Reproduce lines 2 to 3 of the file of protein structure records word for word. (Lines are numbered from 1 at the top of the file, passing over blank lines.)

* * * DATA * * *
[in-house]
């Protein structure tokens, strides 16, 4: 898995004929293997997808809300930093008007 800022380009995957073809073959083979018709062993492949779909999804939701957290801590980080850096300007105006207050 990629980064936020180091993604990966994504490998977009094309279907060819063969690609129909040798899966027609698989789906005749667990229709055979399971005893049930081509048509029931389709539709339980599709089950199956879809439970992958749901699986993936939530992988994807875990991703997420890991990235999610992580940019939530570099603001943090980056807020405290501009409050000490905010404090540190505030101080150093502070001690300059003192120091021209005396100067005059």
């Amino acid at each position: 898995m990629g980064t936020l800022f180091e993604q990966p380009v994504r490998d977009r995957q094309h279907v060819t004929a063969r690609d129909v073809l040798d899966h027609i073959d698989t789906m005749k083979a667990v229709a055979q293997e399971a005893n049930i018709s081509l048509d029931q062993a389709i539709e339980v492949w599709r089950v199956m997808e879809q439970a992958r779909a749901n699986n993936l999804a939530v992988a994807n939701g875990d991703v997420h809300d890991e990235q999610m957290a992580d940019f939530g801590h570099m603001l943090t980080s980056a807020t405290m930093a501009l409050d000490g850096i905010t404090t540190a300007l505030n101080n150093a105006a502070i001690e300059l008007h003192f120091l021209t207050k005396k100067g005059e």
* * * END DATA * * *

């Protein structure tokens, strides 16, 4: 898995004929293997997808809300930093008007 800022380009995957073809073959083979018709062993492949779909999804939701957290801590980080850096300007105006207050 990629980064936020180091993604990966994504490998977009094309279907060819063969690609129909040798899966027609698989789906005749667990229709055979399971005893049930081509048509029931389709539709339980599709089950199956879809439970992958749901699986993936939530992988994807875990991703997420890991990235999610992580940019939530570099603001943090980056807020405290501009409050000490905010404090540190505030101080150093502070001690300059003192120091021209005396100067005059």
């Amino acid at each position: 898995m990629g980064t936020l800022f180091e993604q990966p380009v994504r490998d977009r995957q094309h279907v060819t004929a063969r690609d129909v073809l040798d899966h027609i073959d698989t789906m005749k083979a667990v229709a055979q293997e399971a005893n049930i018709s081509l048509d029931q062993a389709i539709e339980v492949w599709r089950v199956m997808e879809q439970a992958r779909a749901n699986n993936l999804a939530v992988a994807n939701g875990d991703v997420h809300d890991e990235q999610m957290a992580d940019f939530g801590h570099m603001l943090t980080s980056a807020t405290m930093a501009l409050d000490g850096i905010t404090t540190a300007l505030n101080n150093a105006a502070i001690e300059l008007h003192f120091l021209t207050k005396k100067g005059e």